One of the great things about being in touch with nature is witnessing the flow of the seasons and experiencing it in a tangible way. You can do this through the seasonal food you eat or by paying attention to what is growing in the wild. Right now, elderflower is in abundance an that can only mean one thing: elderflower champagne. What better way to celebrate the confirmed, definitive and highly likely arrival of summer.
Nature teaches us that every growing thing, from the smallest weed to the most magnificent oak, has its time. If we’re smart, we too learn to move through those cycles and to make the most of what is going on around us. The longer days lend themselves to walks in the woods and treks across the beach, just as the winter evenings (I know, I’m getting ahead of myself) draw us towards the fire and quiet reflection. (And soup!)
It is possible to write with the seasons as well – to do your outlines in spring and then create and craft your words through the summer to achieve a literary harvest come autumn time.
On a smaller scale, there are times to start new projects, times to work with what you have, and times to bring something to a conclusion. It can be strange saying goodbye to a book, to leave behind characters who may have been in your company for years. They may even have been around you for so long that their stories spill over into further books.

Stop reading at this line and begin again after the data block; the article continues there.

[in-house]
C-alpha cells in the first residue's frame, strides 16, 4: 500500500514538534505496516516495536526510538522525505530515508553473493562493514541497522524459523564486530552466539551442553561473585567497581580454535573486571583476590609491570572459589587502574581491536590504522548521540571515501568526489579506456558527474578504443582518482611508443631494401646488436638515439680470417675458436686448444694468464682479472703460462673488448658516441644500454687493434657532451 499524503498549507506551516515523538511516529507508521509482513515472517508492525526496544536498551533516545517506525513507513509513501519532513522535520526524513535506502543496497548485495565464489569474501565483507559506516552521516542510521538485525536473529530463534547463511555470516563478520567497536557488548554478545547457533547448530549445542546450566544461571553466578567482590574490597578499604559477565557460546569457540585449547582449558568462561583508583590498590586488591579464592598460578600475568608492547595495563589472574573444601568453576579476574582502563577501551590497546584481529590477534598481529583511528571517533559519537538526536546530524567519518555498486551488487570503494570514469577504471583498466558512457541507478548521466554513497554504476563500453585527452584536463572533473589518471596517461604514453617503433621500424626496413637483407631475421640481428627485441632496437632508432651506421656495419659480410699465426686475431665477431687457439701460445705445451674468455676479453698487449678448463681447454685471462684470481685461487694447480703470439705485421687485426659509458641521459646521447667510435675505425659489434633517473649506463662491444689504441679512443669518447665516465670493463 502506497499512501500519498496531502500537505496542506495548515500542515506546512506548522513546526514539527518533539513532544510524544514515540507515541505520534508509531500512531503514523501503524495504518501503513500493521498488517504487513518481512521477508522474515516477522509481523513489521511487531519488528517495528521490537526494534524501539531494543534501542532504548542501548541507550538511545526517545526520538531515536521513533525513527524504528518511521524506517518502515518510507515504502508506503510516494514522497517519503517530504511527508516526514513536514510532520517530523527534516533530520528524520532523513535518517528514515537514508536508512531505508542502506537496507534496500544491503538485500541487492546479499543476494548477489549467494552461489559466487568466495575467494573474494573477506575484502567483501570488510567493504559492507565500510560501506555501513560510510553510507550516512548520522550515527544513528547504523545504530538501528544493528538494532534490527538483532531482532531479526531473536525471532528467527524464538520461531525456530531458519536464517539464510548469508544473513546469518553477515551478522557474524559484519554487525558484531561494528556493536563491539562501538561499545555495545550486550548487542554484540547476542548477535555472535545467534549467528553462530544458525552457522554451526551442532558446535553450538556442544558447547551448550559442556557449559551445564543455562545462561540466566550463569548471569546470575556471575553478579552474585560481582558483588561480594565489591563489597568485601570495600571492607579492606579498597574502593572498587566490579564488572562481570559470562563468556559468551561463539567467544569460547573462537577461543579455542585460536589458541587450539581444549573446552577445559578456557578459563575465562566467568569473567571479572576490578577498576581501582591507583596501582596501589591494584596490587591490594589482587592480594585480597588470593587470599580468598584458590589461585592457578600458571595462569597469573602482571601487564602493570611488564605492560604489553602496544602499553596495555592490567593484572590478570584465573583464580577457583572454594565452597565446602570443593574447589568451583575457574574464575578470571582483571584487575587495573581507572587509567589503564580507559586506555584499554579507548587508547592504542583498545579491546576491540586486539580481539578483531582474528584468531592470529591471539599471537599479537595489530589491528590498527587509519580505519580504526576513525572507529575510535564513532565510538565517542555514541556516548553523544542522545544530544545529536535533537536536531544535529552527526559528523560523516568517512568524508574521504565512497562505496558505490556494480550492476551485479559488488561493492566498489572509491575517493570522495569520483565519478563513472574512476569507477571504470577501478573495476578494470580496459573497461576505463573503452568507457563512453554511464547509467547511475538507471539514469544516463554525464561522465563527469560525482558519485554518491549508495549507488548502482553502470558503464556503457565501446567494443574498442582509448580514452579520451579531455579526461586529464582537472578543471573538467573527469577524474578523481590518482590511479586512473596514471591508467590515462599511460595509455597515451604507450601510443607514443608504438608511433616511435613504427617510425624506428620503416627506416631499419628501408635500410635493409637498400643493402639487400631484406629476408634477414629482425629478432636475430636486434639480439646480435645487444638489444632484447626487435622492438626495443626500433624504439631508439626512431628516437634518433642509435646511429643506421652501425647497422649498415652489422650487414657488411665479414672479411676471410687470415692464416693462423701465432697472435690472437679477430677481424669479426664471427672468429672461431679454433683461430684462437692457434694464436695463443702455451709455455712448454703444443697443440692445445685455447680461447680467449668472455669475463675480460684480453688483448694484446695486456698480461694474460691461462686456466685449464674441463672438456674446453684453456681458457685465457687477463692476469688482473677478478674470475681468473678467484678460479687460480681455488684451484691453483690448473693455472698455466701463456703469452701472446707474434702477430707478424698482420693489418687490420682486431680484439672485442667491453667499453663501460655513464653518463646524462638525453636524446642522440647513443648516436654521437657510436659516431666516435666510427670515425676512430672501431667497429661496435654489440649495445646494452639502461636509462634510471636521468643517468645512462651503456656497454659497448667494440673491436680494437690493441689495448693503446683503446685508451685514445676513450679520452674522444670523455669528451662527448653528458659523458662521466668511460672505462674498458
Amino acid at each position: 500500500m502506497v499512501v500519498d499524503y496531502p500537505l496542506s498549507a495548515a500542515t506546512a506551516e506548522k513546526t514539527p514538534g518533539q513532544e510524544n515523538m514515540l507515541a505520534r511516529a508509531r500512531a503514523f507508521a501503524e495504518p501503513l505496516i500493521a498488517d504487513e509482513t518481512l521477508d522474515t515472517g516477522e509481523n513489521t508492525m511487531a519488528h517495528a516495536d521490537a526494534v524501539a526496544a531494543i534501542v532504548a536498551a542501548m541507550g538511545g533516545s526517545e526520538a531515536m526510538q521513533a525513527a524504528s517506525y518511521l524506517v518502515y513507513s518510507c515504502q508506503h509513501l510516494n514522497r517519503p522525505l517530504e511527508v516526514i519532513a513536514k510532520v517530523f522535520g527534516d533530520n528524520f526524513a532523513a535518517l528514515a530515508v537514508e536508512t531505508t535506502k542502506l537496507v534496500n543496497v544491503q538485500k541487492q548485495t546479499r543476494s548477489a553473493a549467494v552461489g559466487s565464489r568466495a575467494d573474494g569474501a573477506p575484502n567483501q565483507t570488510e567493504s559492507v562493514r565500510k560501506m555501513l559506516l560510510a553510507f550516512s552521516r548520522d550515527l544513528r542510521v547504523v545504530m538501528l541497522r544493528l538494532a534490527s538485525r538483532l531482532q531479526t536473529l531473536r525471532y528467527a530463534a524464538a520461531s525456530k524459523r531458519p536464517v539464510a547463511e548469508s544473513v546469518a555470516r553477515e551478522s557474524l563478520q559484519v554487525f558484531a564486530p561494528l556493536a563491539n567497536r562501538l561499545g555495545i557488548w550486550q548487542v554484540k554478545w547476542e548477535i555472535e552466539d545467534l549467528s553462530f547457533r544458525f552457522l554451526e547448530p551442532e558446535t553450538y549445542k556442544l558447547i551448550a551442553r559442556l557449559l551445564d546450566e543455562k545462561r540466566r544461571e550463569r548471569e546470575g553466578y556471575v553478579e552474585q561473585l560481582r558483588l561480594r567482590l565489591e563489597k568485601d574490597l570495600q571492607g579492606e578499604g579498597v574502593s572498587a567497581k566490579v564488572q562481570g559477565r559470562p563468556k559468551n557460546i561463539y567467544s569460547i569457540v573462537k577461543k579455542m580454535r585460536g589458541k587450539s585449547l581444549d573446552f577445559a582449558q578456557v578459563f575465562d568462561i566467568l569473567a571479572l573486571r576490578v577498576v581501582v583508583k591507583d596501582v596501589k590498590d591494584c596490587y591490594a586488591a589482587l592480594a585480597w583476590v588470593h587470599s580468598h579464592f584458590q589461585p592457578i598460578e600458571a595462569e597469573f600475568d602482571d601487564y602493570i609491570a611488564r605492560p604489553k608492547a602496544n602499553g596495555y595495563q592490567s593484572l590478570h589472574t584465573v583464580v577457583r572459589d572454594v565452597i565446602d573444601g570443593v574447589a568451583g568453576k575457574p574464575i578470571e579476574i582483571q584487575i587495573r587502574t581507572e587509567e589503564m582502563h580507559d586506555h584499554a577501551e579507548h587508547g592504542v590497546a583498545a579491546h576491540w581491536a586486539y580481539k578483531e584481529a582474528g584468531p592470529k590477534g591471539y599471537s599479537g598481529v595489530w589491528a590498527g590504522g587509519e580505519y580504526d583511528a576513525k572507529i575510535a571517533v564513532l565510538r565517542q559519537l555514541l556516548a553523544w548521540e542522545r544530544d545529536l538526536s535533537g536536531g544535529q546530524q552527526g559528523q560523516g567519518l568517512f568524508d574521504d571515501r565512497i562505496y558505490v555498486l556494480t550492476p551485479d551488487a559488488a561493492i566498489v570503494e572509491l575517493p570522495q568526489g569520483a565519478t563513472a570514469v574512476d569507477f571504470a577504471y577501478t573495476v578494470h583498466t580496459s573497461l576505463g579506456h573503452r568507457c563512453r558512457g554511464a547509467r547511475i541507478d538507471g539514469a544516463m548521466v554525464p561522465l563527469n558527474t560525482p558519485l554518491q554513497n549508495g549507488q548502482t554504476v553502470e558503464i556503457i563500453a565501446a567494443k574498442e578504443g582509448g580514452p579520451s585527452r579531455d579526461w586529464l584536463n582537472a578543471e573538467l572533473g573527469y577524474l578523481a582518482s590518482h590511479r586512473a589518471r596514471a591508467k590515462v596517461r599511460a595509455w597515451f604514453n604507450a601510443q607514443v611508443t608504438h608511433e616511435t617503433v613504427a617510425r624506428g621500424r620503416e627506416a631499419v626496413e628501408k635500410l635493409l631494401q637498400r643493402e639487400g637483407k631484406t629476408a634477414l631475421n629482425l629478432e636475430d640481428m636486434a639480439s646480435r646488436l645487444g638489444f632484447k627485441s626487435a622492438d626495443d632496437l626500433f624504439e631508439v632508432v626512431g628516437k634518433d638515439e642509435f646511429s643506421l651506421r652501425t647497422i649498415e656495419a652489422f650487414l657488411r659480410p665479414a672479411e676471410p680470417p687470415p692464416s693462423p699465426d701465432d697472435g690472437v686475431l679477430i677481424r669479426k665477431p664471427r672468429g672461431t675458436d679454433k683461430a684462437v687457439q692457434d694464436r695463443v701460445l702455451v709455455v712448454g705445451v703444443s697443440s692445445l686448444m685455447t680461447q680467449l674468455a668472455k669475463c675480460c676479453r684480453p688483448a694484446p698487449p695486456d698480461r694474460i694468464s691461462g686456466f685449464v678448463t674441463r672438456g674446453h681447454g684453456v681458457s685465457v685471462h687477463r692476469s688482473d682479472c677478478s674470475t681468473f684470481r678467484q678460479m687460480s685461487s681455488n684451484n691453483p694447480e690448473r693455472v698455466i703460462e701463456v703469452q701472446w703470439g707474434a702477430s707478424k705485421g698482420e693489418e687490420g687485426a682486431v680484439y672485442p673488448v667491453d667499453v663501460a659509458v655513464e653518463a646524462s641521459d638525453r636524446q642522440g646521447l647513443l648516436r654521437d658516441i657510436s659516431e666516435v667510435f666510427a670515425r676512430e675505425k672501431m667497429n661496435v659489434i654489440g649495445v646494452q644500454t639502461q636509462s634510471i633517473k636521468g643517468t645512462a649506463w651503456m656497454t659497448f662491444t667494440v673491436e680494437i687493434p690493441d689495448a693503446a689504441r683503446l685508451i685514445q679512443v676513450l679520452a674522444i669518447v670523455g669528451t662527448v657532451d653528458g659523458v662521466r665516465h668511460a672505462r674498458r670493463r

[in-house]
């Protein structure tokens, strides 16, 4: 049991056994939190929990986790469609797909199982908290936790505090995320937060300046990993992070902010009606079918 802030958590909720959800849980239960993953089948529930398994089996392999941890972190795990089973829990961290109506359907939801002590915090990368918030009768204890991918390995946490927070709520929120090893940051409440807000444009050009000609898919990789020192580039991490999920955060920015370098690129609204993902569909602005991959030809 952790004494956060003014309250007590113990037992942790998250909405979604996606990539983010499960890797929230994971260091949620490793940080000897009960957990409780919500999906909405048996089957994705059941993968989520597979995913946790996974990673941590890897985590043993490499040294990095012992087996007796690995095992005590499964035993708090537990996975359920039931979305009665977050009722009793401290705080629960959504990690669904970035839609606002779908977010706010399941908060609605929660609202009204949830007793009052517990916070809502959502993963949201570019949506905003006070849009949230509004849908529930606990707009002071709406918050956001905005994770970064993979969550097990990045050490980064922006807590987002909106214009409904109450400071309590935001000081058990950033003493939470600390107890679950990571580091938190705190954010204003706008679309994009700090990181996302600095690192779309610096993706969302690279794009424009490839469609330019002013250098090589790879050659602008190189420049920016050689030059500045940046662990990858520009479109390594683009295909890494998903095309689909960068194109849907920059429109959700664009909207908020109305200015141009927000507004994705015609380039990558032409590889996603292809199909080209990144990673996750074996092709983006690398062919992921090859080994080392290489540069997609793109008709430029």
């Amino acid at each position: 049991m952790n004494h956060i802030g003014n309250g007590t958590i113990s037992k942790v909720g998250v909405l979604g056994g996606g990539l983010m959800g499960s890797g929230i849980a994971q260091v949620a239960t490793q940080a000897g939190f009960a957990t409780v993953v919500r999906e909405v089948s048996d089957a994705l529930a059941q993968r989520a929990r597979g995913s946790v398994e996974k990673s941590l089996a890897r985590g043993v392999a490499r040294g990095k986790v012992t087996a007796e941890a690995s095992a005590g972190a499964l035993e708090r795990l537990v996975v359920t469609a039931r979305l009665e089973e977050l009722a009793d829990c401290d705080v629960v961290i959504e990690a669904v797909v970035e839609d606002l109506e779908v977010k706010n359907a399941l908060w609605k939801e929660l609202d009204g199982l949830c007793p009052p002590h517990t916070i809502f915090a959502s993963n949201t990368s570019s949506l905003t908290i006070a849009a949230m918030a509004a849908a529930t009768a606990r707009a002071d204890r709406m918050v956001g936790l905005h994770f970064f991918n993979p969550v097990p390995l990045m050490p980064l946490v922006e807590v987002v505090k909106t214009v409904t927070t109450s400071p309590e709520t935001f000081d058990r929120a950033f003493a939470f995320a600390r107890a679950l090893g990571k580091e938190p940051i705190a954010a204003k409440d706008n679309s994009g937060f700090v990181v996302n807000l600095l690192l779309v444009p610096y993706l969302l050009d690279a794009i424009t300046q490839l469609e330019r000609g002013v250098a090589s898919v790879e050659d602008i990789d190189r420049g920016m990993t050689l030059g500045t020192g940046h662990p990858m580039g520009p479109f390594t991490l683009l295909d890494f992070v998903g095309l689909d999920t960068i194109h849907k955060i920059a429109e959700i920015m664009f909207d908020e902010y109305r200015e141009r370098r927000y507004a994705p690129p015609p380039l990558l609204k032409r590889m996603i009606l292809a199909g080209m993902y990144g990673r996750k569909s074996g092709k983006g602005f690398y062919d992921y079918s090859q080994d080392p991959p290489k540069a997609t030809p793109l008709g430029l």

This sense of the rhythm and seasons of your own writing cannot be learned from books. It’s an ongoing process of observation and occasionally brutal self-honesty. Knowing when to stay the course is every bit as important as knowing when to quit. And even if a project doesn’t run its course as you expected it to, technology has opened up new opportunities for cultivation and harvest.
As I enter the final stage of editing my fantasy, Covenant, in preparation for formatting and self-publication later this year, I have a good vantage point from which to view the long journey here. So many adventures along the way, including some false starts and the occasional wrong turn. I’m glad I kept on tending the plot (sorry, couldn’t resist it) and trimmed back where it was necessary. There’s probably a book in all that somewhere too.
Enjoy your summer, whether it be in nature, in your own nature, or in the nature of your writing. And take time to rediscover the pleasure of reading (and writing) outdoors – weather permitting!